Spring has sprung and biomapping has begun! Here in the southern hemisphere we welcome back the arrival of several migrant bird species. Have you seen any of late? Please remember to upload your photos to BirdPix in the Virtual Museum.
BDI Citizen Scientist Hours
Lockdown, although not the best experience, has certainly brought the citizen science community closer in several ways. Over the past few months we have held regular virtual meetings, on Zoom, and connected the citizen science family from all over Africa. It is often while in the midst of a ‘disaster’ that wonderful opportunities arise. The BDI Citizen Scientist Hours have been a great way to connect scientists and citizens across the African continent.
During these hour events we have three speakers, each giving a 15 minute talk. The topics are always varied and informative and roughly fall within the categories of ecology, wildlife conservation, environmental studies, biology, social science, urban ecology, wildlife management, statistics, taxonomy, nature appreciation and environmental education. We are always looking for volunteers, so if you are keen to give a talk during a BDI Citizen Scientist Hour, please don’t hesitate to contact us.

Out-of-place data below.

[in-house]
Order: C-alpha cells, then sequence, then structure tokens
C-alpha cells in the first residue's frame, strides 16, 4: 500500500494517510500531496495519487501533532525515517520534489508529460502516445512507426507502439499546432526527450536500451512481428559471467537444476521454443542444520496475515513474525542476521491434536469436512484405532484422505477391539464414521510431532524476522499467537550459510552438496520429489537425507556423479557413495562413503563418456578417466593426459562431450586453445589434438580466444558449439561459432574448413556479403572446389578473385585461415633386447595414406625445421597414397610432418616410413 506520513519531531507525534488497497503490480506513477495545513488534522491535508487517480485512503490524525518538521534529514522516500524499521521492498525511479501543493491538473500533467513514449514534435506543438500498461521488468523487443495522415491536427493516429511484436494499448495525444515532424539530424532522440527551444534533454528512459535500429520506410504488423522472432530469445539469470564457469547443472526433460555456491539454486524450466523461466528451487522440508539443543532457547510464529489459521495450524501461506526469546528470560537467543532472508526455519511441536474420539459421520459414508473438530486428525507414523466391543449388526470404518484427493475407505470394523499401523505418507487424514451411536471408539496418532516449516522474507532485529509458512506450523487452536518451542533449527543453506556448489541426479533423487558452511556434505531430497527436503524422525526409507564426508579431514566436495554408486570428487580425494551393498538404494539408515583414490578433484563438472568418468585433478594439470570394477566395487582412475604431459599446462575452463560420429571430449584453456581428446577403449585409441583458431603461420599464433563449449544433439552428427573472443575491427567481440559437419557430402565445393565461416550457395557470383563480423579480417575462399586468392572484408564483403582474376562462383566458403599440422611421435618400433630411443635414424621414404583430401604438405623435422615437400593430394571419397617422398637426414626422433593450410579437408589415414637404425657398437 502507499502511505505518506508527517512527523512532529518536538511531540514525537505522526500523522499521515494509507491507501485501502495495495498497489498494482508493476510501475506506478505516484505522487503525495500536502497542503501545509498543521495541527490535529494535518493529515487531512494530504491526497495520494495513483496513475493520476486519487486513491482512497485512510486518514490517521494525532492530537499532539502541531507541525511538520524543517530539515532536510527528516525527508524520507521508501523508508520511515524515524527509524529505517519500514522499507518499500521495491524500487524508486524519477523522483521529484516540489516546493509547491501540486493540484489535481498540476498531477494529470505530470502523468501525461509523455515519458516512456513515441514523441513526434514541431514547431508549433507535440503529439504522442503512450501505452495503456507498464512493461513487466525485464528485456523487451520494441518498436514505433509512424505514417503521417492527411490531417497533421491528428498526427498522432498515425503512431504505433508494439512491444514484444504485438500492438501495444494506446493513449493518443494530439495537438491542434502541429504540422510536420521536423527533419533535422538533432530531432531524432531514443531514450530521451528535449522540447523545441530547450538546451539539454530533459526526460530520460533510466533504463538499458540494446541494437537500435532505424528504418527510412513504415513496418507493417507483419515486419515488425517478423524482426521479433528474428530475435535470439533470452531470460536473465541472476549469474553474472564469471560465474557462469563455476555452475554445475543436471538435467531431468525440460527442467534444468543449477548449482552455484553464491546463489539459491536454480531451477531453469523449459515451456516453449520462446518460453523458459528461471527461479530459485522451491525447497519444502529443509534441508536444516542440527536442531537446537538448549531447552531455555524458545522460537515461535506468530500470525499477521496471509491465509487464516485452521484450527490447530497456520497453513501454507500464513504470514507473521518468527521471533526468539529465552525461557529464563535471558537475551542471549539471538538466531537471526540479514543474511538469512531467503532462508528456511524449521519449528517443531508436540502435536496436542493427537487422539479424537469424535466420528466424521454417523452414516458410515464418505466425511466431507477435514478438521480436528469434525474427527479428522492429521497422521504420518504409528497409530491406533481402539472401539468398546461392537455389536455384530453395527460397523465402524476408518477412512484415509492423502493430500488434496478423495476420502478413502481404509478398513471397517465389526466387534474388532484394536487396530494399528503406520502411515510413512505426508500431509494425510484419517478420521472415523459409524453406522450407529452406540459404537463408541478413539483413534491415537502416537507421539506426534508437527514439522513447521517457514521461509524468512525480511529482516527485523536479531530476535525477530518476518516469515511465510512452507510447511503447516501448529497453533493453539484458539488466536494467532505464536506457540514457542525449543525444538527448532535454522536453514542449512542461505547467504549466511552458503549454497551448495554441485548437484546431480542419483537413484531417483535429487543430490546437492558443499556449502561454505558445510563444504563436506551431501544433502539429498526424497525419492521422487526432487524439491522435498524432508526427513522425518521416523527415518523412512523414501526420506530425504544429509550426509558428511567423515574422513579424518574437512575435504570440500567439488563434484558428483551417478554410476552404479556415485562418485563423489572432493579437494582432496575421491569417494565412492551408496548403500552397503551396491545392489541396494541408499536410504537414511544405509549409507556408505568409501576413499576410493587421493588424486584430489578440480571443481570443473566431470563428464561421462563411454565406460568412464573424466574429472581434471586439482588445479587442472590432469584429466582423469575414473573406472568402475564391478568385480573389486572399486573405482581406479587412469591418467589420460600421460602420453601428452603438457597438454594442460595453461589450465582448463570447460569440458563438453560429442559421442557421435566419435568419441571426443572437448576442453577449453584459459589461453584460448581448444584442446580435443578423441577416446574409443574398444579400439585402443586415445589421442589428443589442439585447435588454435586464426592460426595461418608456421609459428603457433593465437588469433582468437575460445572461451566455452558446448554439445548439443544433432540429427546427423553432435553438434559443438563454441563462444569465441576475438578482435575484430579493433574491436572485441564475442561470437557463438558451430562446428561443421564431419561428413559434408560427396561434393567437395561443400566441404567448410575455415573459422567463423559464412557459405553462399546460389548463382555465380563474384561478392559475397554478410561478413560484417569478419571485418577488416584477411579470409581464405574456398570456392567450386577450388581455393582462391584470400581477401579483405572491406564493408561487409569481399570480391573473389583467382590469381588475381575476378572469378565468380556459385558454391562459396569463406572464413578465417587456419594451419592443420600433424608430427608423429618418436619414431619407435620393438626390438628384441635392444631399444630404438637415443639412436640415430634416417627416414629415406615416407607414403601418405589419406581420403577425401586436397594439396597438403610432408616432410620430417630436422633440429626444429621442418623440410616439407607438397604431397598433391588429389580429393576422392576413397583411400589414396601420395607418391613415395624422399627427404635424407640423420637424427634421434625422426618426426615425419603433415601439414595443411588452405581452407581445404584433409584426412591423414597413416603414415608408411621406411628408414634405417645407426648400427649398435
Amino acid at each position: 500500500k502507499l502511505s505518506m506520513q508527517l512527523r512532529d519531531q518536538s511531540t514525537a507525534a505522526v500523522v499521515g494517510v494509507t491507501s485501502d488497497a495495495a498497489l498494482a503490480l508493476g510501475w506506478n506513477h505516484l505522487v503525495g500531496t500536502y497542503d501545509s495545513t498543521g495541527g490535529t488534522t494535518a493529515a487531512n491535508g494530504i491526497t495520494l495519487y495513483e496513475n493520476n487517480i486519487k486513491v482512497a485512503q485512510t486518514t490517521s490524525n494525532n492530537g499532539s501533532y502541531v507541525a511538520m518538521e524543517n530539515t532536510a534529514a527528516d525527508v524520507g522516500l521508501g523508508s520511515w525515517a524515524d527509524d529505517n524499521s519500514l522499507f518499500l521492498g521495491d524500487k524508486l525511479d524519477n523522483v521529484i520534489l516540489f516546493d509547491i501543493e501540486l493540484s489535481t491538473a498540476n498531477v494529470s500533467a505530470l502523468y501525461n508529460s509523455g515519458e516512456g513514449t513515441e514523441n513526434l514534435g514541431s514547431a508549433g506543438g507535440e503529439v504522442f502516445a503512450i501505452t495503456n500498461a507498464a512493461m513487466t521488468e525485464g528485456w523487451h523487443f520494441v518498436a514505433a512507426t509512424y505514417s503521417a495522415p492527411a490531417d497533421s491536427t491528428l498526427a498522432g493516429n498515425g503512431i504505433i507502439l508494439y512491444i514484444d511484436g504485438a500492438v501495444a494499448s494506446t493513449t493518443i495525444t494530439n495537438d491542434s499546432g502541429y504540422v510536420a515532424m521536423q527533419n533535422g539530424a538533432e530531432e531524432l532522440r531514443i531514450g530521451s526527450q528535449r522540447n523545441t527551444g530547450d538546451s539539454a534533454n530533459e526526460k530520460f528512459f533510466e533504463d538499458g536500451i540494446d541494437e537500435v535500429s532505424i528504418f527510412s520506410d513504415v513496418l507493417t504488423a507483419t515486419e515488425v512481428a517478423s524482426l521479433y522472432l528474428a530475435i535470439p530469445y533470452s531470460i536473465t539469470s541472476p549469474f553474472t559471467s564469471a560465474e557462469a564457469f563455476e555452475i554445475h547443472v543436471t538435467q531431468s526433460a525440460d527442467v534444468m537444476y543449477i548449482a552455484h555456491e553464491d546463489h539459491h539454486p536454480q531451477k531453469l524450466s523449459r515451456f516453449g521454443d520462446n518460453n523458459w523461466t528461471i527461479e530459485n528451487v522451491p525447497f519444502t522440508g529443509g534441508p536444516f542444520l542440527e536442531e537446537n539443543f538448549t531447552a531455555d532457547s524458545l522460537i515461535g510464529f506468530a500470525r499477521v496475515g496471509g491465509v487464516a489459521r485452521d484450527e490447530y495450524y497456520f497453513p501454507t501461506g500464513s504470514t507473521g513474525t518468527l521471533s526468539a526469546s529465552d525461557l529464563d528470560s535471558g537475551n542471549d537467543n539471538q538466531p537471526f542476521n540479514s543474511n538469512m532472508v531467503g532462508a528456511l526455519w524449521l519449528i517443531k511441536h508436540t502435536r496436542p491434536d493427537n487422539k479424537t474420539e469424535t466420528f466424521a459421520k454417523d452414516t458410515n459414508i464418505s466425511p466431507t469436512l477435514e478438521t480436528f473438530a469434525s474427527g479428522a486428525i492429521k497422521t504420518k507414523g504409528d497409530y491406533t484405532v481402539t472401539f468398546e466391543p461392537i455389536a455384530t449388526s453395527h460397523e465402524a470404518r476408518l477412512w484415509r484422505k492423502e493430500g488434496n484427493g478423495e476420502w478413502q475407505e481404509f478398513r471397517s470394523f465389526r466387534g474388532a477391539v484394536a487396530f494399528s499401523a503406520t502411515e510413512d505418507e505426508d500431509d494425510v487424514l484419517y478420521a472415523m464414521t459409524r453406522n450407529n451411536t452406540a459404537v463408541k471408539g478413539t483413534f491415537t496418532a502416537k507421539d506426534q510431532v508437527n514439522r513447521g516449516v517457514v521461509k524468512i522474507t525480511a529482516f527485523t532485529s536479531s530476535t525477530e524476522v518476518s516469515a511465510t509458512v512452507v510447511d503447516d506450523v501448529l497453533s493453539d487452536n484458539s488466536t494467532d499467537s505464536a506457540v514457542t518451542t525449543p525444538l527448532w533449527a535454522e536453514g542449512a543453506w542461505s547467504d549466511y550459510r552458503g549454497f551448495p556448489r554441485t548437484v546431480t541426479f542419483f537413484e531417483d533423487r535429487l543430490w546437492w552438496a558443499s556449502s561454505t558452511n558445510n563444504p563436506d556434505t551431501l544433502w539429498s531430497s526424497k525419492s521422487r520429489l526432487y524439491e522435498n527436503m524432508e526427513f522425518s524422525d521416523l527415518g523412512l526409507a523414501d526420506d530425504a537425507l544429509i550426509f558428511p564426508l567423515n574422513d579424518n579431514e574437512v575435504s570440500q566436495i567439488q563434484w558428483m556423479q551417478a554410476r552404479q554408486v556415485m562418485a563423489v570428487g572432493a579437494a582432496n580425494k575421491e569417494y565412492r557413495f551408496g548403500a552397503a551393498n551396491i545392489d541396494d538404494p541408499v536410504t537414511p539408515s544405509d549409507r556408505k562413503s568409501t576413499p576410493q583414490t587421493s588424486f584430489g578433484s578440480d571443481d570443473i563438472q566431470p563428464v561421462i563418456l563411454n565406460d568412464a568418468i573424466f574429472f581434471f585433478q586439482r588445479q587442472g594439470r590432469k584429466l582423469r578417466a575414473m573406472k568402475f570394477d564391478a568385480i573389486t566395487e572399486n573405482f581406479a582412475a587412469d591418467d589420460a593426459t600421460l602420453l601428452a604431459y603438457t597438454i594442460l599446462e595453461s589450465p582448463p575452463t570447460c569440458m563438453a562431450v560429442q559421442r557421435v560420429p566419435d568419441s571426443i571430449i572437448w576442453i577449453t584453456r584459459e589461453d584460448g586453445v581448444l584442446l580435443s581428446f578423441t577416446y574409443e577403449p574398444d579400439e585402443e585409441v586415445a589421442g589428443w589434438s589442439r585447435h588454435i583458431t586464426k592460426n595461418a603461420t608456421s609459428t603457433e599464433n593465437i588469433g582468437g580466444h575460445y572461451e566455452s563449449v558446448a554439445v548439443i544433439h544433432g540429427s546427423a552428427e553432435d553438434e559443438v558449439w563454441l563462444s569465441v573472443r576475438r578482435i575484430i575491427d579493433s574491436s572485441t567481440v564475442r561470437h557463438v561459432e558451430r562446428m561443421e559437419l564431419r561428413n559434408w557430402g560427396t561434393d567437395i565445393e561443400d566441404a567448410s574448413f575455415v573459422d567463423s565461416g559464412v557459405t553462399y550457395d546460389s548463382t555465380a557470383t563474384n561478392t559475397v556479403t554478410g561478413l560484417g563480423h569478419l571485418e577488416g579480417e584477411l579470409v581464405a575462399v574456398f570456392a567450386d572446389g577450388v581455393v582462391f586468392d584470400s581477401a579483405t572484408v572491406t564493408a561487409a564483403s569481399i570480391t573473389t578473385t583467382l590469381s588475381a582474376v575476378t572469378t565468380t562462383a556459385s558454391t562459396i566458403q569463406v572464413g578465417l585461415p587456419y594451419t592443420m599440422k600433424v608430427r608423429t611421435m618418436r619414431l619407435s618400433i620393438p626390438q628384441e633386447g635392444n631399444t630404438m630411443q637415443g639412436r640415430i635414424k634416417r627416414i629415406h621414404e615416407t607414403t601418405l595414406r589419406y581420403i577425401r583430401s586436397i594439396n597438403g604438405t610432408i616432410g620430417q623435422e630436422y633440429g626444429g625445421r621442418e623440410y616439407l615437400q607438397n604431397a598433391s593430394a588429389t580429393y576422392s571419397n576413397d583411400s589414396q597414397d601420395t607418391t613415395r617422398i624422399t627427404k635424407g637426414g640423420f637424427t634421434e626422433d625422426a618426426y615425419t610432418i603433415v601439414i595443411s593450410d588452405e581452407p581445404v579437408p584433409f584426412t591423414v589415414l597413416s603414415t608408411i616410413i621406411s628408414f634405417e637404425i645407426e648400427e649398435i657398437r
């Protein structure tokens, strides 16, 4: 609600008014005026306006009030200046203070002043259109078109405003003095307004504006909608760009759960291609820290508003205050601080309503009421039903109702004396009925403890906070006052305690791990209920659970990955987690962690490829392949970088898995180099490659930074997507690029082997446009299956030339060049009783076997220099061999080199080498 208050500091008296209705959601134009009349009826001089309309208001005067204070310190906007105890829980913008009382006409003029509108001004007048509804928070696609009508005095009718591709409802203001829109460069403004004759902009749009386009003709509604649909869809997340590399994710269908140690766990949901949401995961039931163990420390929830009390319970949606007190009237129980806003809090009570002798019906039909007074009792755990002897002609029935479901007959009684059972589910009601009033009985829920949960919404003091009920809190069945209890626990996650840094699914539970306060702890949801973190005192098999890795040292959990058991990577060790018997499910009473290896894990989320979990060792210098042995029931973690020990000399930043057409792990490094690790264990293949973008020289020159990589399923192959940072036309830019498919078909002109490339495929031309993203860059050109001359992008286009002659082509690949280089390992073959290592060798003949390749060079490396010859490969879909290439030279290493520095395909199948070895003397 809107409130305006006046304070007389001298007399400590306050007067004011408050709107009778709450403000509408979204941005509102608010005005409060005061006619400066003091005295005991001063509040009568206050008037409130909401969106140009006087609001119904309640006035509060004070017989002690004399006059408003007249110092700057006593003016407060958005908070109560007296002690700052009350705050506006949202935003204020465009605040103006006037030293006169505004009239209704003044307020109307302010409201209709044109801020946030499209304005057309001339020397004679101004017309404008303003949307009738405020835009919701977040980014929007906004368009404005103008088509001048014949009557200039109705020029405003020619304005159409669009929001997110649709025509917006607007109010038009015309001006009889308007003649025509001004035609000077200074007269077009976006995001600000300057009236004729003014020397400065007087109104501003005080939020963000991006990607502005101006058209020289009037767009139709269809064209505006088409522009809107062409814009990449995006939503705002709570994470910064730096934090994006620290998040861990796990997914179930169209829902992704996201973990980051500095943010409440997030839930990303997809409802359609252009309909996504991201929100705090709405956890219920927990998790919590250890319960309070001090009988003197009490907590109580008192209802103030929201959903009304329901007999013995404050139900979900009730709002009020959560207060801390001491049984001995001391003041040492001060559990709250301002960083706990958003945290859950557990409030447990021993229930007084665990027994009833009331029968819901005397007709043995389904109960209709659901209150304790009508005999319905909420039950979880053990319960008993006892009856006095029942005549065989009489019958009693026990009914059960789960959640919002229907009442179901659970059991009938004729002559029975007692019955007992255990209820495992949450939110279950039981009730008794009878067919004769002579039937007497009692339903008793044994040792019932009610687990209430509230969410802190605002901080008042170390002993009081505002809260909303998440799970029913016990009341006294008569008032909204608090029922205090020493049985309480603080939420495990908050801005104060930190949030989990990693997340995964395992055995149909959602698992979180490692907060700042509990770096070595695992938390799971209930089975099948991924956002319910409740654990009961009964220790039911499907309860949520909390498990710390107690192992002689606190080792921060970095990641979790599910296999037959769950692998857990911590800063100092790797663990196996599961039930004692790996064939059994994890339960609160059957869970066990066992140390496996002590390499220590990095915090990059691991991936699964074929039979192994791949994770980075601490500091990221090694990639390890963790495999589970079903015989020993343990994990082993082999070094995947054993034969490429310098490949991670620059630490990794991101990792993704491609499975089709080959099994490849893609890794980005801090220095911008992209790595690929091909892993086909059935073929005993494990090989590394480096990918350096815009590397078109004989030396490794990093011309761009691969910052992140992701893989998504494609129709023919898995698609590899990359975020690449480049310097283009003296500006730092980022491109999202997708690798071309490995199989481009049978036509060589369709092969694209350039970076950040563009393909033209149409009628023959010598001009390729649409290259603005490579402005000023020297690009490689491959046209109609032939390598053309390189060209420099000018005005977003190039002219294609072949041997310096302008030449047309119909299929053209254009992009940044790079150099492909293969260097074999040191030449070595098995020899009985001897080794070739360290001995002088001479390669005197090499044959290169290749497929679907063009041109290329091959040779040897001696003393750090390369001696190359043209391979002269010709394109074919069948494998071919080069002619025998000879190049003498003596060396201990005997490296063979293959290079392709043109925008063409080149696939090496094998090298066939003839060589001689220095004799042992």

You can catch up on all our previous Citizen Scientist Hours by visiting our YouTube Channel
September Citizen Science Week
Our first Citizen Science Week for the 2020/21 season was held from 19 to 27 September 2020. Below is a table showing a record breakdown per Virtual Museum project. In total, citizen scientists snapped and mapped 4604 records on African biodiversity during the Week. Well done!
During one of our BDI Virtual BioBASHES, Les Underhill took us through some of the interesting stats of the September Citizen Science Week. You can view his talk below:
We have Citizen Science Weeks planned for every month of the 2020/21 season! So don’t miss out. Keep an eye on our Facebook page for the event dates and details.
BestSeptember for the Virtual Museum
Team Virtual Museum added 9,495 records to species distribution maps in September. That is a fantastically large number in comparison with the previous BestSeptember of 6,972 records. We exceeded the target, set in 2018, by an inflation-beating 36%. That is a huge achievement, BioMAPpers, well done.
At the end of September, the total number of records for 2020 so far is already ahead of where it was at the end of October last year. So far, there are 84,458 records for 2020. At the end of October last year there were 83,812. We are a whole month ahead!
We are aiming to achieve two goals. Continuously “refresh” old records with new ones. This provides evidence that the species still persists in a grid cell. And secondly, we are aiming to make the species lists for every grid cell more comprehensive.
The target for BestOctober was set in 2017. It is 7,438 records. (In both October 2018 and October 2019, it was very dry. Submissions, especially to LepiMAP and OdonataMAP were small as a result. That is why we go all the way back to 2017 for BestOctober.)